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Anna Herman’s Tenth Summer at Camp: The Difference One Person Can Make

URJ leadership told Anna Herman to budget for ten percent fewer campers in her first summer, 2015, than in 2014. Apparently, that kind of decline is expected in a new director’s first year. Instead, Jacobs Camp had twenty-five percent more campers in 2015 than 2014. And Jacobs Camp has only gone up from there! Every aspect of life at Jacobs Camp—camper numbers, staff retention and training, programmatic excellence, and facility growth, to name just a few—have been improved in each of Anna’s ten years as our director.

Everyone in our Jacobs Camp community knows that we have a very special director. That’s true for many reasons—but above all, it’s because Jacobs Camp is home for Anna; and, thanks to her, for all of us. Anna still thinks of herself as that pre-teen from Dothan, Alabama, who came to Jacobs for the first time and found her Jewish joy in Utica, Mississippi.

Anna likes to say, “Our campers deserve the best because they demand so little.” What she means is that Jacobs campers are phenomenal program participants, full of ruach (spirit), and slow to complain about anything that isn’t great. While that attitude could make a director lazy, knowing that her campers will still be satisfied anyway, Anna insists on rewarding positive attitudes, constantly surprising us by exceeding our highest expectations.

Anna is determined to make Jacobs Camp an inclusive home for all. Once, early in her years as director, Anna learned that some members of the community were asking questions about somebody they perceived to be different, making that person feel uncomfortable and like they didn’t belong. By the next Shabbat, every staff member and Chalutzim camper had a Jacobs Camp rainbow t-shirt and a message: Make sure that everybody knows that they belong at Jacobs Camp. The staff and Chalutzim took it from there and never stopped.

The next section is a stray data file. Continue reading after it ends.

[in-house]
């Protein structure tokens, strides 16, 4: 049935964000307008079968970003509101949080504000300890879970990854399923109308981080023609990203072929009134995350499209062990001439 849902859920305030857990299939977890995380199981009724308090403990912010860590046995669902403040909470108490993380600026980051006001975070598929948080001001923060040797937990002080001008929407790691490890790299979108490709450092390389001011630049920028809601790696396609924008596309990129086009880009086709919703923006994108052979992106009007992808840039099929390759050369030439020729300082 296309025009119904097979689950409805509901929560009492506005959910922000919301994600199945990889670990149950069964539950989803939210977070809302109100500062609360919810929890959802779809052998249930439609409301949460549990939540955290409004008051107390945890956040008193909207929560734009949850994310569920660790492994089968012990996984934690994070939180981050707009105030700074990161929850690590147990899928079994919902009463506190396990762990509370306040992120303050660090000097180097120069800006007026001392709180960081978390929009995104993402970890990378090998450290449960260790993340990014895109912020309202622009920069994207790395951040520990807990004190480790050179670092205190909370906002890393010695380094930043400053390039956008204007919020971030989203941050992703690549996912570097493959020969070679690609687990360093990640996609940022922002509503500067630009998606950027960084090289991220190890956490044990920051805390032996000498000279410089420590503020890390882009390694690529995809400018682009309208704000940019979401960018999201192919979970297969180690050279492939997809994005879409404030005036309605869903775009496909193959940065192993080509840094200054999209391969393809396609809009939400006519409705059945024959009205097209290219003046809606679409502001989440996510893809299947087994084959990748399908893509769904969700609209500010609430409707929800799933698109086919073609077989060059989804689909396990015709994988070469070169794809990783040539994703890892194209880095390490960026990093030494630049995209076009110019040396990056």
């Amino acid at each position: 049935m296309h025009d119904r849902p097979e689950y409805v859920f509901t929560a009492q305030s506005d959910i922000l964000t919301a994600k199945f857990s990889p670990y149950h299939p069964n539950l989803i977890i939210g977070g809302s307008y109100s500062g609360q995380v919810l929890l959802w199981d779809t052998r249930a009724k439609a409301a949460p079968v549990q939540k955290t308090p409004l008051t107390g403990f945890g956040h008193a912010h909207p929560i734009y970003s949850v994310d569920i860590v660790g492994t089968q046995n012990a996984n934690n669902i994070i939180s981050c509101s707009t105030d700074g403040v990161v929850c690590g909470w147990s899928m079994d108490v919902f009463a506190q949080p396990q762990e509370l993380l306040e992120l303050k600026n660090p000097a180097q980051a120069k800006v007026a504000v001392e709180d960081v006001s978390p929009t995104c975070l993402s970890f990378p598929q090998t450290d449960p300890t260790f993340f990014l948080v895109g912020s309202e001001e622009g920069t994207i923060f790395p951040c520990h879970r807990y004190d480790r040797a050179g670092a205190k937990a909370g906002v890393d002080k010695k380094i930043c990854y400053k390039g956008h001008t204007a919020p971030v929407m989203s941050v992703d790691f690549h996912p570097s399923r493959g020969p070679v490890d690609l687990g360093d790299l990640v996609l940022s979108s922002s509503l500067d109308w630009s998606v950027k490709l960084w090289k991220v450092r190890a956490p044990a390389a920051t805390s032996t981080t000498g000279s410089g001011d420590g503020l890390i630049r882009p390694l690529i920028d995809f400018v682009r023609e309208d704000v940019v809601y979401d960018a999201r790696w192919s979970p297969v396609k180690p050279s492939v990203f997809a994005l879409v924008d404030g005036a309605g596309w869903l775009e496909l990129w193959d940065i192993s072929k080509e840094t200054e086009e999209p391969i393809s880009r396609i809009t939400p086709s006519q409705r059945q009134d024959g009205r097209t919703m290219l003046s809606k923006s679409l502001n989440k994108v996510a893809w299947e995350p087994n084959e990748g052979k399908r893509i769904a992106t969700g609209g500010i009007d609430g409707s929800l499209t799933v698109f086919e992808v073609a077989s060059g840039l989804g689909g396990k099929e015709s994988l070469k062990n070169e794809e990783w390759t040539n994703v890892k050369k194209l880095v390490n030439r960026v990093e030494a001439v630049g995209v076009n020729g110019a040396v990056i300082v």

In the summer of 2021, being camp rabbi was a secondary role for me during my two-week stay. My primary responsibility was to be the camp driver. Because of Covid, that meant driving to Clinton or Jackson and opening the back of my car for store employees to fill with purchases. Then, when I got back to camp, I would help deliver the goods. 

I was surprised by what Anna was buying—not so much in the way of program supplies, which had been amassed in advance, but a special brand of cereal for one person and gluten free English muffins for another, not to mention various special brands of shampoo, conditioner, and lotion. I finally asked Anna what was going on! She reminded me that our staff would ordinarily buy all those items for themselves on a day or night off, but they had to spend their time off in camp so they wouldn’t burst the bubble with the Coronavirus. 

I then followed Anna around the dining hall, as she distributed purchases and made sure that each person had what they needed. What was really going on? Anna was taking care of the staff so that they could concentrate on the campers! 

Anna Herman makes sure that every person in camp is seen. And more than that, Anna makes sure that every person in camp is loved. Anna assures that Jacobs Camp is home for us all. Now that is a decade to celebrate!

About the Author

Rabbi Barry Block

Rabbi Barry Block has served Congregation B’nai Israel in Little Rock since 2013. He is Jacobs Camp’s faculty dean.